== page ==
process and technique
cutting / stacking / organising pixels
All of my pieces require a long preparation period in order to start building up a frame or an object.
Fascinated by colours, it’s a pleasure to prepare the elements (paper rolls or toothpicks) with the spectrum needed
to reflect my idea. I have a cutting machine and I also love to cut by hand with scissors.
Several thousand examples of the same paper shape must be produced before arranging an artwork.
(For example, filling up a masu box with paper stips or gluing confetti to a surface.)
During the long production process of my pieces, I envision ways I might transfer my technique to other materials.
I am always looking for new technical challenges.
This is what happened with my latest creation: from paper strips to coloured toothpick stacking.
stacking paper strips
choice of picture – retouching in photoshop if required – printing – putting in box –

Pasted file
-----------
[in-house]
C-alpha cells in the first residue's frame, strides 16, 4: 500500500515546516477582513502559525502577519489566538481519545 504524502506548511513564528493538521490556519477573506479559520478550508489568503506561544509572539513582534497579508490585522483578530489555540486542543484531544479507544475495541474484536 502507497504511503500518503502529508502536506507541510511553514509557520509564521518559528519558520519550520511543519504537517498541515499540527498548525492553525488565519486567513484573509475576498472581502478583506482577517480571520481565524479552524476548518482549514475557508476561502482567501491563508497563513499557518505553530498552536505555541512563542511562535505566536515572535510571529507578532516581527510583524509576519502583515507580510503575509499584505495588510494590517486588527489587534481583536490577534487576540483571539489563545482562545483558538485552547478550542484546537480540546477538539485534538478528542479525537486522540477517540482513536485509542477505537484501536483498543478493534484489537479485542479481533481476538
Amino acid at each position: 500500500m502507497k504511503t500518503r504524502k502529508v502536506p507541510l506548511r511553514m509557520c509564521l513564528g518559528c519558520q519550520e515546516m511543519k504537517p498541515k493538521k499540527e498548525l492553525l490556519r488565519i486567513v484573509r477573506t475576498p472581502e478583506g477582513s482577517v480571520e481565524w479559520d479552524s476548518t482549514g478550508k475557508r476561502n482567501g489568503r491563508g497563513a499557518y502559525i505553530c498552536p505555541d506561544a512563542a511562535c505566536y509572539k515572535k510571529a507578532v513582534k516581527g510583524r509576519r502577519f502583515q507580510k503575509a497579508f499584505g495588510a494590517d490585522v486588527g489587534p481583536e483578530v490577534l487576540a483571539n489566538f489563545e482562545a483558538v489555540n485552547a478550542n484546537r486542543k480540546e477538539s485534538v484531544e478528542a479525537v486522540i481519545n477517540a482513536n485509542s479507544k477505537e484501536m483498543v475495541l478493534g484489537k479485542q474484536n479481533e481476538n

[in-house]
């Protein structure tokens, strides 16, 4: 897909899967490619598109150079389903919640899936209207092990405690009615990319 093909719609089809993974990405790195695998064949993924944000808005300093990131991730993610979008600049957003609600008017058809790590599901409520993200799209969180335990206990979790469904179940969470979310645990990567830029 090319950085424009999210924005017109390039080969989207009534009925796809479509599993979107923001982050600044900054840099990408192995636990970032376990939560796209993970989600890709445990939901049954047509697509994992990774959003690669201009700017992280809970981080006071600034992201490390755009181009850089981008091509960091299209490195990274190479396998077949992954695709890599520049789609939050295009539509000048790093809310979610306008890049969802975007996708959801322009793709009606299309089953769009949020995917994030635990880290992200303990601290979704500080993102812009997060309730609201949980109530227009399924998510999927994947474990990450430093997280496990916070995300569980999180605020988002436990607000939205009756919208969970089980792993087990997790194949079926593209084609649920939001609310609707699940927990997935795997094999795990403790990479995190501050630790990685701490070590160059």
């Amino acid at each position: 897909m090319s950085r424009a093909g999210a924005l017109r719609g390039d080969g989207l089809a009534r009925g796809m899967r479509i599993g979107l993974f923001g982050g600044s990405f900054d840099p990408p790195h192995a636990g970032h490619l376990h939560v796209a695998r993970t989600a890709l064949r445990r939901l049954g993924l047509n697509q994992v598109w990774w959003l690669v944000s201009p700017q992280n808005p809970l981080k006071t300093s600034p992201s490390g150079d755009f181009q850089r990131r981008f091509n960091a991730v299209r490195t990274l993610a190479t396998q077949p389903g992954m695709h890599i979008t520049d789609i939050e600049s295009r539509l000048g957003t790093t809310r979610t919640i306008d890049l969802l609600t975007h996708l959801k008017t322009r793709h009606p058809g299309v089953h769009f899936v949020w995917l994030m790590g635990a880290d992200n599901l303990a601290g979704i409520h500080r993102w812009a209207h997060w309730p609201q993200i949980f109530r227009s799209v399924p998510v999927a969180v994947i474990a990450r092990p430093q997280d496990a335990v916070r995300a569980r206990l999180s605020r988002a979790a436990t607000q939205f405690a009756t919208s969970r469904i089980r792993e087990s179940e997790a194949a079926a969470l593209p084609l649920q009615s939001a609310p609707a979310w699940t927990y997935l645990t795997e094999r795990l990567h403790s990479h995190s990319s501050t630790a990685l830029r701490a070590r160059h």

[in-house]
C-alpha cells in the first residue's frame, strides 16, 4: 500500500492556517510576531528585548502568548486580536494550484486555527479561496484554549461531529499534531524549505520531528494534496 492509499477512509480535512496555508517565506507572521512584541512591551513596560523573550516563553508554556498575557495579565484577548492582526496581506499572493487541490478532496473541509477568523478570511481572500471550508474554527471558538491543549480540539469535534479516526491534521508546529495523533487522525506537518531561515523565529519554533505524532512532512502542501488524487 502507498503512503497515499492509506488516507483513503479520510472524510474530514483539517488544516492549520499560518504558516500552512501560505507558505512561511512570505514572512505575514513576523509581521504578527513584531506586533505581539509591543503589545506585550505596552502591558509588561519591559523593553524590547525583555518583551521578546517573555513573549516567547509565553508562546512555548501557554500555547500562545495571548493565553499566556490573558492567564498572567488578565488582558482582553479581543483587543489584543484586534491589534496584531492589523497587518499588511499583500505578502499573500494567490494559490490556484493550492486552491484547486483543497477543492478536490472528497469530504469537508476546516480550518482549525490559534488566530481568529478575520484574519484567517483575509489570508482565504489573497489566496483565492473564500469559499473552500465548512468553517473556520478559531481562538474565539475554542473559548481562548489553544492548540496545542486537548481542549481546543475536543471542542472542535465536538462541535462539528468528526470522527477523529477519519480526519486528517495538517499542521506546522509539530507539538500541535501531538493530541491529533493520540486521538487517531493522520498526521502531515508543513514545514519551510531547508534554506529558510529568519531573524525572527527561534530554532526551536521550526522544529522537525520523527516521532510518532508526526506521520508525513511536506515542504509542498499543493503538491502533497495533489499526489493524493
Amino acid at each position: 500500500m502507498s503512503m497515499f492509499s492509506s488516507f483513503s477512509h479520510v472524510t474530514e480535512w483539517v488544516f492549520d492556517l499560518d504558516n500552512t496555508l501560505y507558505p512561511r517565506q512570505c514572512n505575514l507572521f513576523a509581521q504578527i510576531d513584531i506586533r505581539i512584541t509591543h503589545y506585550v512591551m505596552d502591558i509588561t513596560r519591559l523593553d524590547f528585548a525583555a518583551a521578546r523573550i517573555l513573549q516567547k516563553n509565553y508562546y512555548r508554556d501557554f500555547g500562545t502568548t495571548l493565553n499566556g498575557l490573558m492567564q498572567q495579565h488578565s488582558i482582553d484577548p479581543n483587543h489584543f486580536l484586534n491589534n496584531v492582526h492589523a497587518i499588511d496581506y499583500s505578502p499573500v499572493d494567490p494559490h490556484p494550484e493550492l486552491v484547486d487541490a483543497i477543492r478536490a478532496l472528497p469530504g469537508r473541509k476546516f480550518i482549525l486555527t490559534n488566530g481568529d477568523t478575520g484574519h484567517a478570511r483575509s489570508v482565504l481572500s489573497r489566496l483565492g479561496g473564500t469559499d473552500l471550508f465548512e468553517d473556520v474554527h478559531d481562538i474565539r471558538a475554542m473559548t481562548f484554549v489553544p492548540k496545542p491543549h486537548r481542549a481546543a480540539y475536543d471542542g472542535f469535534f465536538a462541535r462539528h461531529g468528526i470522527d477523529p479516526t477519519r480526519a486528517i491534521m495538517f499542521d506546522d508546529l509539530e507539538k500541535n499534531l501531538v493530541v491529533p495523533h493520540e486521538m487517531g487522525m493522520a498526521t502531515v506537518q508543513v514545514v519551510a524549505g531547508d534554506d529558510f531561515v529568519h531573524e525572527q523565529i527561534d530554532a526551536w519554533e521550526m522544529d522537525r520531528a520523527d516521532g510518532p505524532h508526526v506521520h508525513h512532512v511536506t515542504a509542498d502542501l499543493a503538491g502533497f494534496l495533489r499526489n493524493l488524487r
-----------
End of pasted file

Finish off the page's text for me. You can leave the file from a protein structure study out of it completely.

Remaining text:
starting to stack paper strips – shaking to insert few more paper strips untill it’s quite full –
exchanging one by one for colour or effect correction – to decide when the picture is finished
stacking paper rolls
same procedure as above except shaking.
As the paper rolls are not glued together, I can exchange them one by one. In the end, the frame can be held horizontally, no rolls should fall out. The pressure of all the rolled papers keep them stable in the frame. This is why the frame needs to be strong, made of metall or wood. Otherwise, I risk some bending of the borders;
it becomes aesthetically flawed and difficult to get the right pressure.
For frames with 2 views, the papers pieces are coloured a special way. Once rolled,
the colours I plan appear on each half of the roll (inside and outside).
All the paper rolls must have the same orientation in the frame in order to reveal the 2 views.
I orient the rolls in the end, after I have filled up the whole frame.